The Flying Squirrel, the Chattanooga eatery whose broad glass face stands under a sweeping metal roof, is vying for a top spot in an architectural contest sponsored by the Los Angeles chapter of the American Institute of Architects.
The Southside restaurant is among six finalists looking to be named the best-designed café and bar in the Restaurant Design Awards, by a vote of the public. Last year's "People's Choice Award Winner" was Café Saul. E Mendez in Guatemala City, Guatemala.
The Flying Squirrel is competing for the "People's Choice Award Winner" in the category of café and bar for the Restaurant Design Awards, sponsored by the Los Angeles chapter of the American Institute of Architects. Cast your ballot here.
The Flying Squirrel cost about $1.5 million to build, according to Max Poppel, who owns it along with Dan Rose. The duo also own The Crash Pad, a LEED-certified hostel that caters to outdoor athletes and often wins accolades from travel organizations and media beyond the region.
Designed by Palmer Built Environments and Haskel Sears Design, the restaurant's interior includes giant cedar beams from an old local knitting mill and reclaimed wood from a barn. The long bar opens to the outside.
Poppel and Rose opened the Flying Squirrel two years ago, intent on becoming "the local neighborhood restaurant the dying breed of establishment where you go to socialize," Poppel said. The eatery has no televisions, which are ubiquitous these days even in high-end restaurants.
"We're really all about fostering conversation," Poppel said.
And, of course, having good food, he said. The Flying Squirrel, which is open only those 21 years of age and older except for Sunday brunch, started with small plates and has expanded to offer a full menu that focuses on local sourcing. Executive chef is Philippe Van Grit has been with the restaurant since it opened.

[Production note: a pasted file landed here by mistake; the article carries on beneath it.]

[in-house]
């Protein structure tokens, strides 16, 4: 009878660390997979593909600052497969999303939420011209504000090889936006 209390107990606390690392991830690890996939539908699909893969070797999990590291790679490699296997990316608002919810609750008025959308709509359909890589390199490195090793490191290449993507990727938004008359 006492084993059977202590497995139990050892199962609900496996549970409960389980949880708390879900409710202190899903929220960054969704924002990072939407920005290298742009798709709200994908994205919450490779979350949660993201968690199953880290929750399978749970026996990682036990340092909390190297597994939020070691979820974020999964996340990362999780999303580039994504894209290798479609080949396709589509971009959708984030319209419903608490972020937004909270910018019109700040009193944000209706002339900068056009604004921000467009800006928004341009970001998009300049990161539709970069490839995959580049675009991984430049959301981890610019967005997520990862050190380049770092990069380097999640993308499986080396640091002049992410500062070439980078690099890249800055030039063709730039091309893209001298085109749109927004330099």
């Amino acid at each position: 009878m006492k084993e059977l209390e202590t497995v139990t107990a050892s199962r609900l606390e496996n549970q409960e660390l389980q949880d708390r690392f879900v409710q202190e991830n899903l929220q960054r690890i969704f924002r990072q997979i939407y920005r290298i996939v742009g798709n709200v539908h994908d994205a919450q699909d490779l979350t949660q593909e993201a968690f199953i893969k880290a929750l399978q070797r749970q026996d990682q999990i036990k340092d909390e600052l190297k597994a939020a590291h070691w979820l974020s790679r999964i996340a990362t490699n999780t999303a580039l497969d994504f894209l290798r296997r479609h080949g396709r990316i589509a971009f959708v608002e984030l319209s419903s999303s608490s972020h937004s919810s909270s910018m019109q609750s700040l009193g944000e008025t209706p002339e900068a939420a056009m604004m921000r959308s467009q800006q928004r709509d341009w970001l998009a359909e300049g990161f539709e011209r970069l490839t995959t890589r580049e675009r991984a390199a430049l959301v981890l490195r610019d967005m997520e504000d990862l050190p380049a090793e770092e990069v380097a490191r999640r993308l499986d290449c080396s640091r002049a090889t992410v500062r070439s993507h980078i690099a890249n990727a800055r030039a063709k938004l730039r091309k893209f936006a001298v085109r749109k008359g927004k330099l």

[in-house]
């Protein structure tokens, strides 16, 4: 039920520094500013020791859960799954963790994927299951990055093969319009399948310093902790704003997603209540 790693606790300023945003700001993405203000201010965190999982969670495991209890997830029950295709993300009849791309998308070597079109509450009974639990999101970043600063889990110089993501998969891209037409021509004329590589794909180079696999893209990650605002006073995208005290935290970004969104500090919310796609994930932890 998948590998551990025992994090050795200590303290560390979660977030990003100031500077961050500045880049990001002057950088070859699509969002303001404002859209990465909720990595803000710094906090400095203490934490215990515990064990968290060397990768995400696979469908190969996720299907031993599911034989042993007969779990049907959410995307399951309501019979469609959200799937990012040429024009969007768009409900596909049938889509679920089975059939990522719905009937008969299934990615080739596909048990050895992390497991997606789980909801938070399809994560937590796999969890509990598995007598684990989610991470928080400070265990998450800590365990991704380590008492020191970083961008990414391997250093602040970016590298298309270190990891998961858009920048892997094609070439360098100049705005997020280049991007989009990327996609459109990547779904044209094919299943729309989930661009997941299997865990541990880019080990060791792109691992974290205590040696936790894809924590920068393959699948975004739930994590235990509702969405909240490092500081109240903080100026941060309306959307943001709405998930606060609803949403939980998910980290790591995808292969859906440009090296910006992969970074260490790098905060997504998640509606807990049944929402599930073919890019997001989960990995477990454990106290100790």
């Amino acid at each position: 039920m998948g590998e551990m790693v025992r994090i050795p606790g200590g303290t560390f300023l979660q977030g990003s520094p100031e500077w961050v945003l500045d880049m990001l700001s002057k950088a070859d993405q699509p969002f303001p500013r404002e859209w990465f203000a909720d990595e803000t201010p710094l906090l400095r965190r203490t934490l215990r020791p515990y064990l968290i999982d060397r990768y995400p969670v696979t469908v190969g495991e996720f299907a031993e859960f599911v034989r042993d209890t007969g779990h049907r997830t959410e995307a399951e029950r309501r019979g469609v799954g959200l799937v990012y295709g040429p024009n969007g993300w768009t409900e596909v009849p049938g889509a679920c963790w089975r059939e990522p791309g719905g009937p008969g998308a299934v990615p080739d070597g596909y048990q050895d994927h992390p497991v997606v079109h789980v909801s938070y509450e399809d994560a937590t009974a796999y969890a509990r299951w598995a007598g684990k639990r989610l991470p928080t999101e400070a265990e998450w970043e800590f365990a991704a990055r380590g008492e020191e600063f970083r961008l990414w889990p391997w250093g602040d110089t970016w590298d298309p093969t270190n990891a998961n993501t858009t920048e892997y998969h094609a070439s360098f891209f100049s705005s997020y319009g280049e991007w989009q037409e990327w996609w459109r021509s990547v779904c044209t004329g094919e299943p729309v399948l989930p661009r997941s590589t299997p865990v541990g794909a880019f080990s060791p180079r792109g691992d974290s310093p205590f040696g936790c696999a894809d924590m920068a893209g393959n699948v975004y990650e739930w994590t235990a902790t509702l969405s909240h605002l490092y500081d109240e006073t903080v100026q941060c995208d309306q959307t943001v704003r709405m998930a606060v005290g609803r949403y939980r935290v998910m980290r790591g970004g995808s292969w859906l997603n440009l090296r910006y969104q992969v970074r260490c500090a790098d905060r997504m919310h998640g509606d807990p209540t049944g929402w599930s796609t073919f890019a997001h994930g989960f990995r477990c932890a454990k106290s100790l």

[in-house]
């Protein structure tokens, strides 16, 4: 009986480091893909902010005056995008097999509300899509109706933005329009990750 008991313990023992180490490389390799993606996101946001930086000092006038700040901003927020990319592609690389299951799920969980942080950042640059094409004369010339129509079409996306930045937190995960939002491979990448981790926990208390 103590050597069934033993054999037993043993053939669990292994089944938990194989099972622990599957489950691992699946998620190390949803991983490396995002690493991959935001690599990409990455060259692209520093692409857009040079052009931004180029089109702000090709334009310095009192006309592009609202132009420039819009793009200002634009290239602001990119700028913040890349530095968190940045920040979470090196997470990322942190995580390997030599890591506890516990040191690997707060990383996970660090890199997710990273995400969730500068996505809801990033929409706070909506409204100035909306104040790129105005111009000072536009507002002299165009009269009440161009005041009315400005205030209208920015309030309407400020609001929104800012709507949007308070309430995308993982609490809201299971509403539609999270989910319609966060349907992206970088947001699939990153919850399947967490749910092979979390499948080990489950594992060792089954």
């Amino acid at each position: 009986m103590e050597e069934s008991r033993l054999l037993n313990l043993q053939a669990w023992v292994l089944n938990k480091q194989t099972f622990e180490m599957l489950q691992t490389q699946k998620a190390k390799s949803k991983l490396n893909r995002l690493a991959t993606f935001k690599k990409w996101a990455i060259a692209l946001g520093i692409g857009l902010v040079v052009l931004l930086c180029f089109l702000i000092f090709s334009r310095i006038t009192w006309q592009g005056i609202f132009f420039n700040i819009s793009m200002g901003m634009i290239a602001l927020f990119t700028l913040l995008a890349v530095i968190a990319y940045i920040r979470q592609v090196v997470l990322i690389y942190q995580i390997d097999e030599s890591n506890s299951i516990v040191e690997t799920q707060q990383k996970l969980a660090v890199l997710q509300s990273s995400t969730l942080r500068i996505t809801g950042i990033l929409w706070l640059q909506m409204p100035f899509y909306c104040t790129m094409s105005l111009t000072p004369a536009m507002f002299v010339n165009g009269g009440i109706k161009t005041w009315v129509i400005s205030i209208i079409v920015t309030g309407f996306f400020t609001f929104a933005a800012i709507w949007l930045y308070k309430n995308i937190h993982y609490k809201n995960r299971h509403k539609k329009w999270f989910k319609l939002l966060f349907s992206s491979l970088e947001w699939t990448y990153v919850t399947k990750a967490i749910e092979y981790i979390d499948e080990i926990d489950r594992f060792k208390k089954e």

Voting is open now and ends at noon on May 28. Winners will be announced at the Dwell on Design awards ceremony in California on May 30. This is the first year the Flying Squirrel has entered the contest, Poppel said.
The Flying Squirrel is up against eating establishments from the western half of the nation: Prova Pizzeria in West Hollywood, Calif.; Starbucks Reserve Roastery and Tasting Room in Seattle; Magnolia House in Pasadena, Calif.; Idle Hour in Los Angeles; and Verve Coffee + Juice Served Here in Los Angeles.
A jury of architectural experts selected the finalists: publisher Christopher Gialanella of Angeleno and Interiors California Magazines, architect Andre Kikoski and restaurateur/architect Bryan Libit of Stir Market in Los Angeles. The Restaurant Design Awards also could give the Flying Squirrel the top café and bar title, as decided by the jury.
The contest wasn't limited to the United States, though all the entries had to either be located in the U.S. or the entity submitting the entry for consideration had to be U.S.-based. The competition had 27 entries for the café and bar category, according to a spokeswoman for the AIA. The awards have two categories in addition to café and bar: lounge/nightclub and restaurant.
Contact staff writer Mitra Malek at firstname.lastname@example.org or 423-757-6406. Follow her on Twitter @MitraMalek.